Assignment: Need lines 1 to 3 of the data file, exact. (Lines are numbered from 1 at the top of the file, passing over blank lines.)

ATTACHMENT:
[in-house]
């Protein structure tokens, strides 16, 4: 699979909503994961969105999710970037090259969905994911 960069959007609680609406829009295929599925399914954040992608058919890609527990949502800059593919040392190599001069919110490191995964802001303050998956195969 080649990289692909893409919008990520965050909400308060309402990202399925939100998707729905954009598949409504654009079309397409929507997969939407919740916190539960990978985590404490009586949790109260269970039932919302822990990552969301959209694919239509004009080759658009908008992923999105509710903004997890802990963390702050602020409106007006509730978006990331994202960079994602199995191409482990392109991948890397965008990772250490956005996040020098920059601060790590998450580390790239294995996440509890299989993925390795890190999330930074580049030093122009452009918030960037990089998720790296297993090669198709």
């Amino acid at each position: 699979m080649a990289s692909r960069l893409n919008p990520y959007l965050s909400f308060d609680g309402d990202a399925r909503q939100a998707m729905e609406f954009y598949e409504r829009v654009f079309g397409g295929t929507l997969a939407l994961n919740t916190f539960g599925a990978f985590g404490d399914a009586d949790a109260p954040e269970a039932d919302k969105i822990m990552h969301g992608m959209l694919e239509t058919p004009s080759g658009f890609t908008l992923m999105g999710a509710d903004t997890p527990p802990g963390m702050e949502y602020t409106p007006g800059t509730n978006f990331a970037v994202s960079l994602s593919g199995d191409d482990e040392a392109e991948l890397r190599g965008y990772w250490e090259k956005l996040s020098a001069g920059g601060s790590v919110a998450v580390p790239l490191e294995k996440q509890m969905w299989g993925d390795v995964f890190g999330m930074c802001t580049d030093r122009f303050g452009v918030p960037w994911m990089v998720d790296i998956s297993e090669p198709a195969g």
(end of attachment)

[in-house]
């Protein structure tokens, strides 16, 4: 699979909503994961969105999710970037090259969905994911 960069959007609680609406829009295929599925399914954040992608058919890609527990949502800059593919040392190599001069919110490191995964802001303050998956195969 080649990289692909893409919008990520965050909400308060309402990202399925939100998707729905954009598949409504654009079309397409929507997969939407919740916190539960990978985590404490009586949790109260269970039932919302822990990552969301959209694919239509004009080759658009908008992923999105509710903004997890802990963390702050602020409106007006509730978006990331994202960079994602199995191409482990392109991948890397965008990772250490956005996040020098920059601060790590998450580390790239294995996440509890299989993925390795890190999330930074580049030093122009452009918030960037990089998720790296297993090669198709």
């Amino acid at each position: 699979m080649a990289s692909r960069l893409n919008p990520y959007l965050s909400f308060d609680g309402d990202a399925r909503q939100a998707m729905e609406f954009y598949e409504r829009v654009f079309g397409g295929t929507l997969a939407l994961n919740t916190f539960g599925a990978f985590g404490d399914a009586d949790a109260p954040e269970a039932d919302k969105i822990m990552h969301g992608m959209l694919e239509t058919p004009s080759g658009f890609t908008l992923m999105g999710a509710d903004t997890p527990p802990g963390m702050e949502y602020t409106p007006g800059t509730n978006f990331a970037v994202s960079l994602s593919g199995d191409d482990e040392a392109e991948l890397r190599g965008y990772w250490e090259k956005l996040s020098a001069g920059g601060s790590v919110a998450v580390p790239l490191e294995k996440q509890m969905w299989g993925d390795v995964f890190g999330m930074c802001t580049d030093r122009f303050g452009v918030p960037w994911m990089v998720d790296i998956s297993e090669p198709a195969g």